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Return to “Downton Abbey”


For the better part of a decade, millions tuned in for a dose of TV bliss with the series “Downton Abbey,” an English period drama about the upper-class Crawleys and their working-class servants.

By the time the series ended in 2016, every actor in the cast had become a star – which was a challenge for creator Julian Fellowes when it came time to shoot the “Downton Abbey” movie.

“They were doing shows on Broadway, and movies and series in Hollywood, and plays in London and God knows what,” Fellowes said. “And I think that was a logistical nightmare.”

Fans will find all their favorite characters, upstairs and down, preparing – and plotting – for a royal visit.

Michelle Dockery, also known as Lady Mary, told correspondent Elizabeth Palmer over tea that some fans more than fully embrace the imaginary world of Downton. “It’s almost like they act around you like you are royalty,” she said. “That’s what I find very amusing at times. They see us and they think we are the characters. It comes with the territory of being with a show that is this enormous.”

And that people believe in, or want to believe in.

“Ground Zero” of the fantasy is the building which stars as Downton Abbey: Highclere Castle outside London. Recently its owner, the 8th Earl of Carnarvon, and his wife, Lady Carnarvon, were judging a Downton-themed costume contest, where commoners channel their inner aristocrat.

Here, public passion is fueling private enterprise. For a fee, visitors can tour the magnificent rooms and the castle grounds where the Crawley family drama unfolds.

“I dare say that the silhouette of Highclere is perhaps now more famous than that of Buckingham Palace,” said Palmer.

“It has become very famous throughout the whole world,” said Lady Carnarvon. “But I wouldn’t want to myself in front of Her Majesty the Queen!”

Actually, word is the Queen is a fan – as are millions of Americans, like these who spotted Hugh Bonneville (the actor who plays Lord Grantham) at Highclere.

The appeal of “Downton Abbey,” Bonneville told us, is universal: “I go back to when I first read the first script, and these characters popped off the page at me. They were engaging, and they were vivid.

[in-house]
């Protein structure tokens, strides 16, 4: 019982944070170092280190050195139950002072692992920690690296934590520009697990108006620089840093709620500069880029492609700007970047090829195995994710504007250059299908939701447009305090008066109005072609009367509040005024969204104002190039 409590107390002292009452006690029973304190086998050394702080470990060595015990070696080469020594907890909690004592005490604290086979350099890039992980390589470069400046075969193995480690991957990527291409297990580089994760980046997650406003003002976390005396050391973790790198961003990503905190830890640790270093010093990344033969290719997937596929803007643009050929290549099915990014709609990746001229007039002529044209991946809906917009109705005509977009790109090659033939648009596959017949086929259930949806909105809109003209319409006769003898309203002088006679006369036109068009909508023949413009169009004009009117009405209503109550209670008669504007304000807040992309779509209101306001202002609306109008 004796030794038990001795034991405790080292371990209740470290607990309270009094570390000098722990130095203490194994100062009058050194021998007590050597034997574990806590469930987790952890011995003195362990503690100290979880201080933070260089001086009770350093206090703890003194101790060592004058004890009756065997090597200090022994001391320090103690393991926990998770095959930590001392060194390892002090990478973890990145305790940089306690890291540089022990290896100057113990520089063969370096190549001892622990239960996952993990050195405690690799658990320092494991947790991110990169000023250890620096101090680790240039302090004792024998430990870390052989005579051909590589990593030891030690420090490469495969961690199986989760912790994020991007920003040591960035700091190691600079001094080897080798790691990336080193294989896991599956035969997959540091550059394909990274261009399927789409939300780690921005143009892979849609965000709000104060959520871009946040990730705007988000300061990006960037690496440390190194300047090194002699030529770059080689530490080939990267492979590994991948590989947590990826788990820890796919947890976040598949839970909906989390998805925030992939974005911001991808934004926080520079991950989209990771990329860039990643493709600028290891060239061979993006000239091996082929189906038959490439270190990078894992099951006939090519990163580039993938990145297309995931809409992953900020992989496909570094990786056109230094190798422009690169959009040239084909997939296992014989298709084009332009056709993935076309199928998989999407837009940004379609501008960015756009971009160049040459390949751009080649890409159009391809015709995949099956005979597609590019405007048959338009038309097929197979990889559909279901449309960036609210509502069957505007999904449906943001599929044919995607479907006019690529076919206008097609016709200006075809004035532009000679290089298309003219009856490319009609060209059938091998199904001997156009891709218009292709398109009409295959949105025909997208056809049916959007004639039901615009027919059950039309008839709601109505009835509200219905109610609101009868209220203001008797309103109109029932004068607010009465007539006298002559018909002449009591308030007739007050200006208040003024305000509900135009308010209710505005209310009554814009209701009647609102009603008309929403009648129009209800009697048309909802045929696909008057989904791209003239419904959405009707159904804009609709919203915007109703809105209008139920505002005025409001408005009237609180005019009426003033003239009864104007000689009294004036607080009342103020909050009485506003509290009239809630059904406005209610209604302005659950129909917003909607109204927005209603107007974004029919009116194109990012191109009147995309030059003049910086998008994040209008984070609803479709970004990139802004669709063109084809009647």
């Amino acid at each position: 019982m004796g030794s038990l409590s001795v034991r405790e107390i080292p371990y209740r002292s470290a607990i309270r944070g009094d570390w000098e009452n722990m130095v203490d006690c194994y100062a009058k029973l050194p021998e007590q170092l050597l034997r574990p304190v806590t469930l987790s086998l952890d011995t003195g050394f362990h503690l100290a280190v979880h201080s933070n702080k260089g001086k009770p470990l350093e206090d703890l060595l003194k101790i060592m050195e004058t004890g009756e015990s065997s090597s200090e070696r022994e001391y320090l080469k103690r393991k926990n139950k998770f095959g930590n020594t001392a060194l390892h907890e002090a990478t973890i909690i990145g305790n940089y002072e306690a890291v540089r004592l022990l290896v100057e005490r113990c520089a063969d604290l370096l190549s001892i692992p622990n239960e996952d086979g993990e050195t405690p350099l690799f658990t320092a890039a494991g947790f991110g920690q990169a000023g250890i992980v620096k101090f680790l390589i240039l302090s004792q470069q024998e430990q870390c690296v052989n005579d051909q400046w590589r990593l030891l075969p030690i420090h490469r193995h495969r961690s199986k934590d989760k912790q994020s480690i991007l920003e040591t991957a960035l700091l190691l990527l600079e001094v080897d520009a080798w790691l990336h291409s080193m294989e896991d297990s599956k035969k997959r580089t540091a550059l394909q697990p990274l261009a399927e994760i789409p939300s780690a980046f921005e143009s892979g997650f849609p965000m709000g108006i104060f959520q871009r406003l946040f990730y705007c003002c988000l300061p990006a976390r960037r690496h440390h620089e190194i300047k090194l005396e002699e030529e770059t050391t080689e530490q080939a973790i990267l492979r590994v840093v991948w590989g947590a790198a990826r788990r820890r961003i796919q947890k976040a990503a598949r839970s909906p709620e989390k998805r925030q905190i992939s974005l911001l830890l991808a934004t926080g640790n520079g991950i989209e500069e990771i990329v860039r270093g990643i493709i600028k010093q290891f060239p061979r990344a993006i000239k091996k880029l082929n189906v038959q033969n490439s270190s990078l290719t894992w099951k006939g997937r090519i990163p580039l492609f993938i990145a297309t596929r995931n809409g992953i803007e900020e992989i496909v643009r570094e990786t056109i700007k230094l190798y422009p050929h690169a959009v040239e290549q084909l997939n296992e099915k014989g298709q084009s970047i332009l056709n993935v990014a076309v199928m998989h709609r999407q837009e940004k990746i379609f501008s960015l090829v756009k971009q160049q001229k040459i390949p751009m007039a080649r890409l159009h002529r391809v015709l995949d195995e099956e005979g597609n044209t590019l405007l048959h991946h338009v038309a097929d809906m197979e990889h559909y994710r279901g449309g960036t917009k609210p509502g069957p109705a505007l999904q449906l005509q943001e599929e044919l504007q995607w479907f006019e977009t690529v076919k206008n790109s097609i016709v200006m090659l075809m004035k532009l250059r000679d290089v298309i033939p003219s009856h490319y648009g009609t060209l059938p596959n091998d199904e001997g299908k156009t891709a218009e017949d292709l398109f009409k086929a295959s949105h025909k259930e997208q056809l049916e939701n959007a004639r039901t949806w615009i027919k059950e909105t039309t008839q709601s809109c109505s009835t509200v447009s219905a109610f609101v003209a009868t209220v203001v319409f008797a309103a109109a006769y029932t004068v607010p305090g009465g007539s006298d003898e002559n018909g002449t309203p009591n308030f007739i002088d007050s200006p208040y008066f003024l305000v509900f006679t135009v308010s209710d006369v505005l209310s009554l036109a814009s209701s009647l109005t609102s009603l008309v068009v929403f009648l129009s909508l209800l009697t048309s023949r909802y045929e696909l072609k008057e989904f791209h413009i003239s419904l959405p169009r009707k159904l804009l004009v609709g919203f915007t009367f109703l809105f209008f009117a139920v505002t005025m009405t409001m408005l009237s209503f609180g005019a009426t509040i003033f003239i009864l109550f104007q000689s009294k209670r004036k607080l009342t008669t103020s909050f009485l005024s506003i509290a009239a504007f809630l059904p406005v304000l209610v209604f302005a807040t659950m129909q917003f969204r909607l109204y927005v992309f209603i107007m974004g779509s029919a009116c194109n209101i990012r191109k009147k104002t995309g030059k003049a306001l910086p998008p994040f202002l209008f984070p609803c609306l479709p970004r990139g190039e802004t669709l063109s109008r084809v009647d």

“And more to the point, I wanted to know what happened next. It was a page-turner.”

But not everyone was initially sold on the show. “The notion of costume drama, certainly in Britain, was being written off,” said Bonneville. “We couldn’t even get anyone to interview us.”

That didn’t last long. Soon, the series was a triumph, and its characters household names.

Lesley Nicol, who plays the cook, Mrs. Patmore, said the series had changed her life. “Oh blimey, in so many ways. I don’t know how long you’ve got. But personally, professionally, ways I couldn’t possibly have thought could happen. The fact that I support a charity in China, which would never have happened if 160 million people in China didn’t watch ‘Downton Abbey’!”

Allen Leech made his name as Tom Branson, the ex-chauffeur who marries into the Crawley family.

Palmer said, “You must ask yourself why it has been such a blockbuster success?”

“Yeah, and I still just struggle to find an answer for that,” Leech replied. “Even Julian himself struggles to find an answer. He says, ‘You know, it’s like lightning in a bottle.’ If he could bottle it, he’d sell it, you know?”

Part of the answer is that Julian Fellowes’ script created a refuge from our turbulent times, a reassuring world where everyone has a place, from the lord of the manor, to Carson the butler, played by Jim Carter.

“It’s uncynical,” Carter said. “There are no men with guns. There’s no violence. It’s about romance. It’s also harks back nostalgically to a time when things felt more settled.”

That’s not to say the movie doesn’t innovate. There are a few new faces, including Jim Carter’s real-life wife, Imelda Staunton.

When asked how intimidating it was for her to join the cast’s “family,” Staunton said, “To be fair, when I arrived it felt very familiar because I have been living with Carson for quite some time!”

Her character, Maud Bagshaw, gets to cross swords with Maggie Smith’s Violet Crawley. “You know, with Maggie, if any of us had the lines that she has, none of us could deliver them like she does,” Staunton said.

“Downton Abbey,” the movie, has a bigger budget than the TV series, and it shows. But it seems money was never the magic ingredient. “A lot of it is luck,” said Fellowes. “You luck out, and you get the right combinations all down the line, and people keep coming back for more. And I really think it’s as simple as that.”